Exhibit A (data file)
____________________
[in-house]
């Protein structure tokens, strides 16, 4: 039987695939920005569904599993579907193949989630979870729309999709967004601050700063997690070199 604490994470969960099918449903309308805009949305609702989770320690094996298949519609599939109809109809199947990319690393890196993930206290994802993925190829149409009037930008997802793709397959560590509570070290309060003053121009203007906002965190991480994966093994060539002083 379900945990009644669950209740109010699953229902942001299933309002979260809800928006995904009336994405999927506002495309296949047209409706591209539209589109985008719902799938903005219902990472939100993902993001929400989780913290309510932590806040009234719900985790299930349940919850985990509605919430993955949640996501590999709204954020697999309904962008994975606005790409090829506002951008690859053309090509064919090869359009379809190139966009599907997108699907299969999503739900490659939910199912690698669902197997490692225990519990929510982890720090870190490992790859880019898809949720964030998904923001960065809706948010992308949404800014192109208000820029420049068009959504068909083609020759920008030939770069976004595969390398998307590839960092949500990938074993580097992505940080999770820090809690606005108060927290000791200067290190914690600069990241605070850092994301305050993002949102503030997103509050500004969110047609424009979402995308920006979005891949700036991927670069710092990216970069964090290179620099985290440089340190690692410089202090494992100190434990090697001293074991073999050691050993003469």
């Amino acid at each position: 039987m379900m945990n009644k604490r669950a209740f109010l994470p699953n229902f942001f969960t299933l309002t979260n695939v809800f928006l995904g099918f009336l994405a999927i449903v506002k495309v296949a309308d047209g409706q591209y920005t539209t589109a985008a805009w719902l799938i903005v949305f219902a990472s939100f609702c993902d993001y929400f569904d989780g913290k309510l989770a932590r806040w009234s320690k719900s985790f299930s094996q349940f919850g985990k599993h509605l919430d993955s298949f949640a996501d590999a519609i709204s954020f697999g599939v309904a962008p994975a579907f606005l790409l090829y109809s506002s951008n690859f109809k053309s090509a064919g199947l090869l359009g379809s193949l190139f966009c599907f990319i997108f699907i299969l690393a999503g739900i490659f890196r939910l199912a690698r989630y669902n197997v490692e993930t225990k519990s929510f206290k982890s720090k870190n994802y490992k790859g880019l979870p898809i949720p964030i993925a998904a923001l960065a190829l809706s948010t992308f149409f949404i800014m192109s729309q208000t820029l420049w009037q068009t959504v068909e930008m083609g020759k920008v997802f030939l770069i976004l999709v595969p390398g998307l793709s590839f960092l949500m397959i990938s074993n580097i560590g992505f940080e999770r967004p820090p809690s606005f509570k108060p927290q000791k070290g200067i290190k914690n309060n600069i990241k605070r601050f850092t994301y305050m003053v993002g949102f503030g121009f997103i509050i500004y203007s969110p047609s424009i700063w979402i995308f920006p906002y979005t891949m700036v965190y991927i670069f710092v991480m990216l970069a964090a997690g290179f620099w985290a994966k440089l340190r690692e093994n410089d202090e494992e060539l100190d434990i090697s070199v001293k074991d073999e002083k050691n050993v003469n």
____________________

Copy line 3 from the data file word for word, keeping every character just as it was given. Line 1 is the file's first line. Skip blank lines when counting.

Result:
């Amino acid at each position: 039987m379900m945990n009644k604490r669950a209740f109010l994470p699953n229902f942001f969960t299933l309002t979260n695939v809800f928006l995904g099918f009336l994405a999927i449903v506002k495309v296949a309308d047209g409706q591209y920005t539209t589109a985008a805009w719902l799938i903005v949305f219902a990472s939100f609702c993902d993001y929400f569904d989780g913290k309510l989770a932590r806040w009234s320690k719900s985790f299930s094996q349940f919850g985990k599993h509605l919430d993955s298949f949640a996501d590999a519609i709204s954020f697999g599939v309904a962008p994975a579907f606005l790409l090829y109809s506002s951008n690859f109809k053309s090509a064919g199947l090869l359009g379809s193949l190139f966009c599907f990319i997108f699907i299969l690393a999503g739900i490659f890196r939910l199912a690698r989630y669902n197997v490692e993930t225990k519990s929510f206290k982890s720090k870190n994802y490992k790859g880019l979870p898809i949720p964030i993925a998904a923001l960065a190829l809706s948010t992308f149409f949404i800014m192109s729309q208000t820029l420049w009037q068009t959504v068909e930008m083609g020759k920008v997802f030939l770069i976004l999709v595969p390398g998307l793709s590839f960092l949500m397959i990938s074993n580097i560590g992505f940080e999770r967004p820090p809690s606005f509570k108060p927290q000791k070290g200067i290190k914690n309060n600069i990241k605070r601050f850092t994301y305050m003053v993002g949102f503030g121009f997103i509050i500004y203007s969110p047609s424009i700063w979402i995308f920006p906002y979005t891949m700036v965190y991927i670069f710092v991480m990216l970069a964090a997690g290179f620099w985290a994966k440089l340190r690692e093994n410089d202090e494992e060539l100190d434990i090697s070199v001293k074991d073999e002083k050691n050993v003469n």